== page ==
12 QMainWindow Daigram Sample

13 QMainWindow Diagram Sample
Note: Creating a main window without a central widget is not supported. You must have a central widget even if it is just a placeholder

14 Creating Main Window Components
A central widget will typically be a standard Qt widget such as a QTextEdit or a QGraphicsView. Custom widgets can also be used for advanced applications. You set the central widget with setCentralWidget(). Main windows have either a single (SDI) or multiple (MDI) document interface. You create MDI applications in Qt by using a QMdiArea as the central widget. We will now examine each of the other widgets that can be added to a main window. We give examples on how to create and add them.

15 Creating Menus Qt implements menus in QMenu and QMainWindow keeps them in a QMenuBar.QActions are added to the menus, which display them as menu items. You can add new menus to the main window's menu bar by calling menuBar(), which returns the QMenuBar for the window, and then add a menu withQMenuBar::addMenu(). QMainWindow comes with a default menu bar, but you can also set one yourself with setMenuBar(). If you wish to implement a custom menu bar (i.e., not use the QMenuBar widget), you can set it with setMenuWidget().

16 Creating Menus An example of how to create menus follows:
void MainWindow::createMenus() { QAction *pActNew = new QAction(tr(“&New”), this); Qmenu *pMnFile = menuBar()->addMenu(tr("&File")); pMnFile ->addAction(newAct); } Notes: In those codes, menuBar() function creates and returns an empty menu bar if the menu bar does not exist. If we want to create parent-less menu bar, use below way: QMenuBar *menuBar = new QMenuBar(0);

17 Creating Menus Notes: The createPopupMenu() function creates popup menus when the main window receives context menu events. The default implementation generates a menu with the checkable actions from the dock widgets and toolbars. You can reimplementcreatePopupMenu() for a custom menu.

18 Creating Toolbars Toolbars are implemented in the QToolBar class. You add a toolbar to a main window with addToolBar(). You control the initial position of toolbars by assigning them to a specific Qt::ToolBarArea. You can split an area by inserting a toolbar break - think of this as a line break in text editing - with addToolBarBreak() orinsertToolBarBreak(). You can also restrict placement by the user with QToolBar::setAllowedAreas() and QToolBar::setMovable(). The size of toolbar icons can be retrieved with iconSize(). The sizes are platform dependent; you can set a fixed size with setIconSize(). You can alter the appearance of all tool buttons in the toolbars with setToolButtonStyle().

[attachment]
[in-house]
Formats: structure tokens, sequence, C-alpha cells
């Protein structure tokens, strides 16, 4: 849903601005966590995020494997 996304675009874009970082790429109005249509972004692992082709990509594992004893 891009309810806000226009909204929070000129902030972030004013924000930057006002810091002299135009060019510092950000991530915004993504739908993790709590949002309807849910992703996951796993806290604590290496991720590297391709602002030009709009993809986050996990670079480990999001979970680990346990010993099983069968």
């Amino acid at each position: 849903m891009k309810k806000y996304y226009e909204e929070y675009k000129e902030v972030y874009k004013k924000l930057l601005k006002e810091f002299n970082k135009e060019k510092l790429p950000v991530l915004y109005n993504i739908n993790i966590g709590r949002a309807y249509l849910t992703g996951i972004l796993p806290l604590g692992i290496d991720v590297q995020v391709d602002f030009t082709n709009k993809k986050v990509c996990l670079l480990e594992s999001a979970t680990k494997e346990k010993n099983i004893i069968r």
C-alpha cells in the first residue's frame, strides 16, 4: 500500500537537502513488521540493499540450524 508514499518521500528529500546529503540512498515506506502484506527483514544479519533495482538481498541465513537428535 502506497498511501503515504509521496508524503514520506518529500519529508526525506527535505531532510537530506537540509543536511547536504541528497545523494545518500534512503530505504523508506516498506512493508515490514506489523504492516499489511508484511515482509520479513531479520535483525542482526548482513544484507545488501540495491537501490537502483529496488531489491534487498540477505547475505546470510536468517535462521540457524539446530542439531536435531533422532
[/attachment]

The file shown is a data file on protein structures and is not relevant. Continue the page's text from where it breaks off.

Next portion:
19 Creating Toolbars One example of toolbar creation follows:
void MainWindow::createToolBars() { QAction *pActNew = new QAction(tr(“&New”), this); QToolBar *pTbarFile = addToolBar(tr("File")); pTbarFile ->addAction(pActNew ); }

20 Creating Dock Widgets Dock widgets are implemented in the QDockWidget class. A dock widget is a window that can be docked into the main window. You add dock widgets to a main window with addDockWidget(). There are four dock widget areas as given by the Qt::DockWidgetArea enum: left, right, top, and bottom. You can specify which dock widget area that should occupy the corners where the areas overlap with setCorner(). By default each area can only contain one row (vertical or horizontal) of dock widgets, but if you enable nesting with setDockNestingEnabled(), dock widgets can be added in either direction. Two dock widgets may also be stacked on top of each other. A QTabBar is then used to select which of the widgets that should be displayed.

21 Creating Dock Widgets One example of how to create and add dock widgets to a main window: QDockWidget *pDwgtShow = new QDockWidget(tr("Dock Widget"), this); pDwgtShow ->setAllowedAreas(Qt::LeftDockWidgetArea | Qt::RightDockWidgetArea); pDwgtShow ->setWidget(dockWidgetContents); addDockWidget(Qt::LeftDockWidgetArea pDwgtShow);

22 The Status Bar You can set a status bar with setStatusBar(), but one is created the first timestatusBar() (which returns the main window's status bar) is called. SeeQStatusBar for information on how to use it.

23 Author: Johnny Liu Date: July 19, 2010 Version: 1.0
The End Author: Johnny Liu Date: July 19, 2010 Version: 1.0

Download ppt "QT Widget and Layout Teleca Chengdu"

Similar presentations

Ads by Google